What a great read. Creative and polished visuals, well-written lore, and heartfelt character beats all combine to convey the exploits of three young protagonists just trying to do their best, both in managing grief and in saving the world. The black torii gates are an especially interesting plot element, and Ryunosuke’s thoughts on seeing his mother again ring true to me as someone who’s also lost a mom. Plus, a new and ominous figure debuts in the final pages and boy is their design charmingly odd. Nonoue accomplishes a level of quality and plot progression in these nineteen pages that’s staggering. Here’s hoping that this is the series of his in Jump that finally sticks.

Tokyo Shinobi Squad Chapter 6
By Yuki Tanaka and Kento Matsuura
Translation by Nathan A. Collins, lettering by Brandon Bovia

There’s good and bad here. On the good side of things, the way En’s super-memorization abilities are described and visualized with the rooms metaphor is quite neat. On the bad side, the manga continues to follow in other mediocre cyberpunk stories’ footsteps with its reduction of female characters to being nothing but sex symbols. We open with a shot of Papillon mid-shower with conveniently placed mist that still leave small hints at labia, and two pages later we get a splash page of her bent over in nothing but underwear, with her tattooed breasts hanging loosely in her bra, and lipstick that’s been smeared because…who knows why?

My Hero Academia Chapter 234
By Kohei Horikoshi
Translation by Caleb Cook, lettering by John Hunt

Viz Media

This chapter delivers something I’ve been waiting for without ever realizing it: backstory for Tomura Shigaraki. We’ve long known about his relationship to All Might’s master, but there’s been very little in terms of flashbacks or even narration describing his past. Now, we get snapshots to his childhood, his family members, and the disturbing revelation of just whose hands he’s carrying around with him all the time. The above panel is a great example of Horikoshi’s artistic talents, with all the line-work and textures really amping up the intense horror. The final page has a fantastic composition as well. I still don’t care much about Re-Destro, but all the Shigaraki content makes this chapter an enjoyable one.

ACT-AGE Chapter 72
By Tatsuya Matsuki and Shiro Usazaki
Translation by Camellia Nieh, lettering by Eve Grandt

Yet another enjoyable installment of ACT-AGE. Ogami’s not screwing around, and we get some more context on his personal philosophy and approach to acting. His stubbornness comes from his commitment to always just being true to himself, which is a bit of an ironic approach given his profession. Usazaki’s art is also impressive as always, and the splash page visual is especially cute. It’s cool to see Takemitsu play such a big role this week, too.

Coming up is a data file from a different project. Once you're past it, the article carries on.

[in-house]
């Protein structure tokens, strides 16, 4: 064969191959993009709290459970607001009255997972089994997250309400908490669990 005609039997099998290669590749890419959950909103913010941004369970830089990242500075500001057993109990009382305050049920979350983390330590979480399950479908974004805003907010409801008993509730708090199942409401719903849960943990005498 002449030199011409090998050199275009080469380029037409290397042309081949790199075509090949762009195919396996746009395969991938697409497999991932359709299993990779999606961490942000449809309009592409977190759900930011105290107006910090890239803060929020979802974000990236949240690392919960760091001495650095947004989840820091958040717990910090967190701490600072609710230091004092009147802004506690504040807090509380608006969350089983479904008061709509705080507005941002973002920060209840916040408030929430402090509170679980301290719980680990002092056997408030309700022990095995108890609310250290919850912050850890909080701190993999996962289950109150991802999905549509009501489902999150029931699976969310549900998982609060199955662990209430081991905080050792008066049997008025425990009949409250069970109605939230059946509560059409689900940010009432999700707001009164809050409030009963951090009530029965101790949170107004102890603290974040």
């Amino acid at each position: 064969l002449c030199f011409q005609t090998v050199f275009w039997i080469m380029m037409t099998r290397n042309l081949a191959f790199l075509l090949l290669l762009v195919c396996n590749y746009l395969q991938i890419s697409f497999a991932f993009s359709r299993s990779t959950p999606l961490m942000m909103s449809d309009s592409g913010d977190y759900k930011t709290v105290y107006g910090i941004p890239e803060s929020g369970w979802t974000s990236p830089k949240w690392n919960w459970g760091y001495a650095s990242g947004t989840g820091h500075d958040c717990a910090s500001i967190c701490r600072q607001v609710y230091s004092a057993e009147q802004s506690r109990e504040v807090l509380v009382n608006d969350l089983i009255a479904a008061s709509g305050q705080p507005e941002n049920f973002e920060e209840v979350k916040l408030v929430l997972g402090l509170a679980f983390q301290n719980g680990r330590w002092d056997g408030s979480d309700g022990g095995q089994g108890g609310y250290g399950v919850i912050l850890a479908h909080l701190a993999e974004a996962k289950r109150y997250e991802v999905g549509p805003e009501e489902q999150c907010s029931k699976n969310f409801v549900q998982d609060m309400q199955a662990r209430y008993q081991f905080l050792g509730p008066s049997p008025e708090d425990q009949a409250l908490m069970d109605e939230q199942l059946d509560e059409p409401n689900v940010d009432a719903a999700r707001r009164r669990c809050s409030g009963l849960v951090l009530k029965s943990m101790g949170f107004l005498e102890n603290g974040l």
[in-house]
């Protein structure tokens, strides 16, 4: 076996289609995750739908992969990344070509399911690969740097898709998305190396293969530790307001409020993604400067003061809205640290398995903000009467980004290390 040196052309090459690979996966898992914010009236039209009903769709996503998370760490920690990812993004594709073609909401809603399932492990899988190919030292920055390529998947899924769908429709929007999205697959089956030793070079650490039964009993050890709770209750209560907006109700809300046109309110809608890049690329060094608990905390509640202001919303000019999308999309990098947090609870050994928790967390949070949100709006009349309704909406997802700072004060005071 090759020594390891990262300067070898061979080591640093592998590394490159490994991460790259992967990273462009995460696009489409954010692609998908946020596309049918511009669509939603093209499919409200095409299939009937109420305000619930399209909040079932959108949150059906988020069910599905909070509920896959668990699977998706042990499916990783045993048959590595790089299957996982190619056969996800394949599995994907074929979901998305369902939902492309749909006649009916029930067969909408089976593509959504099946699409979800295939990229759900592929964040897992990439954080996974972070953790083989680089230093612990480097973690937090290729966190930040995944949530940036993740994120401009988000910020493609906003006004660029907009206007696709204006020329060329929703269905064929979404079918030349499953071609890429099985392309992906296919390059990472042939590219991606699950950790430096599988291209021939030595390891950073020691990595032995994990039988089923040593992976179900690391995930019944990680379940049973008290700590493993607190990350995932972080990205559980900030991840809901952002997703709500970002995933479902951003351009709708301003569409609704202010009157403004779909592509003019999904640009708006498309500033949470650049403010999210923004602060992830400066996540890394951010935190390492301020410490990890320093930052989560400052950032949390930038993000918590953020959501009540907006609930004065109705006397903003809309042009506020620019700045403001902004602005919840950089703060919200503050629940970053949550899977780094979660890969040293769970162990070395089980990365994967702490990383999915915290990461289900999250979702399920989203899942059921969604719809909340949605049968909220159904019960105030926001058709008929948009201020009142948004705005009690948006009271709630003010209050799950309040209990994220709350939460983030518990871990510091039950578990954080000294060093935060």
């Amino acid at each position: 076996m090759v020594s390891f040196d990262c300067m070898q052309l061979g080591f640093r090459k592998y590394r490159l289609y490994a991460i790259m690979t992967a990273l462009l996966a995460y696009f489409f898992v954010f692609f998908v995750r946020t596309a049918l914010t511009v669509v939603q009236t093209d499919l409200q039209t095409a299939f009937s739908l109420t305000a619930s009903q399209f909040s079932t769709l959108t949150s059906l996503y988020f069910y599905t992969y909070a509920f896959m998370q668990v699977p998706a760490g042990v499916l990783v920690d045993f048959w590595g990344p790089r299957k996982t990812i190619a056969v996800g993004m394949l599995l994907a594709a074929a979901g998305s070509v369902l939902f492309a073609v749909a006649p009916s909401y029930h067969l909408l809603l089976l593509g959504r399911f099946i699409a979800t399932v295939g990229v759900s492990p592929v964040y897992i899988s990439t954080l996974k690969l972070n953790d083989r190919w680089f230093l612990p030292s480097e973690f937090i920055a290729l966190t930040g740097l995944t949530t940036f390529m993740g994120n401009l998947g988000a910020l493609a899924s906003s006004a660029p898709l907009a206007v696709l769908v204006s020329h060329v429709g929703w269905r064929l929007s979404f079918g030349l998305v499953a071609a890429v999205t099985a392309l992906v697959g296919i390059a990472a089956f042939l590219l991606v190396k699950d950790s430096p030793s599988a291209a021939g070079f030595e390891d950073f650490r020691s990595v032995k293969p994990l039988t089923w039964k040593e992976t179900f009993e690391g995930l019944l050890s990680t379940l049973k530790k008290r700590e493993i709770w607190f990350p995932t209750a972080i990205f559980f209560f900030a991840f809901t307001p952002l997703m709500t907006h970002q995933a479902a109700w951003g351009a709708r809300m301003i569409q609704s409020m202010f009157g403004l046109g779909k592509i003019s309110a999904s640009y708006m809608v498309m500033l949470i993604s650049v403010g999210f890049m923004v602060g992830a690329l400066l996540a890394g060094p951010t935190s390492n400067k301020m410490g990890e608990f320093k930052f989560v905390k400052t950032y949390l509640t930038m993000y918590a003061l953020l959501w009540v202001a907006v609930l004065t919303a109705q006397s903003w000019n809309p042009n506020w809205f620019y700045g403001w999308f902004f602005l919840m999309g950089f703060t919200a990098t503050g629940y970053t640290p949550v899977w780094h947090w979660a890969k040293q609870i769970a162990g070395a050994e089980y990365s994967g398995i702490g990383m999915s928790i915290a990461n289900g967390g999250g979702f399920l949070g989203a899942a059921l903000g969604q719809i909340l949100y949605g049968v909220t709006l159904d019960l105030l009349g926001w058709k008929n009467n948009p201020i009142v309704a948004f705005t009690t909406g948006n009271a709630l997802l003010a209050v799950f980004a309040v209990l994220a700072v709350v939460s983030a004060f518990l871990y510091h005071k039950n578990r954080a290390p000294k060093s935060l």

Samurai 8: The Tale of Hachimaru Chapter 9
By Masashi Kishimoto and Akira Okubo
Translation by Stephen Paul, lettering by Snir Aharon

Viz Media

At the risk of sounding reductive, I’m going to make the obvious comparisons between Hachimaru and Ann and Naruto and Hinata. The energetic newbies with more enthusiasm than brainpower and their quiet, nervous love interests. There’s a tad more conflict between Hachimaru and Ann than the other pair had, but the similarities still jump out. Unfortunately, part of the reason for that is that neither member of this pair is very interesting right now. I wouldn’t say their chemistry is nonexistent but it is a bit boring at times. There are some sweet moments though, carried largely by Okubo’s poignantly subtle renderings of facial expressions. Plus, there’s a kickass splash page of a planet getting torn asunder.

Yui Kamio Lets Loose Chapter 17
By Hiroshi Shiibashi
Translation by Daniel Komen, lettering by Michelle Armstrong

The conversion of Yui Kamio into a suspense horror manga continues, and I’m not mad about it. It’s not particularly innovative, but all the dolls throughout this chapter (and there are a lot of them– literal two-page spreads of them) are creepy as all get-out. The most memorable visual in this installment is definitely one of Yui at a shrine surrounded by plants, with dolls popping up from beneath them as well as hung around the gnarled branches of trees. There’s also an unveiling of an old, damaged doll that gives almost stone baby-esque vibes. All in all, a solid read.

The best chapter of the week

Viz Media

The Last Saiyuki is the definite victor this week. From the art to the plot developments to the character work, everything is on-point. This week’s chapter is a just plain excellent comic.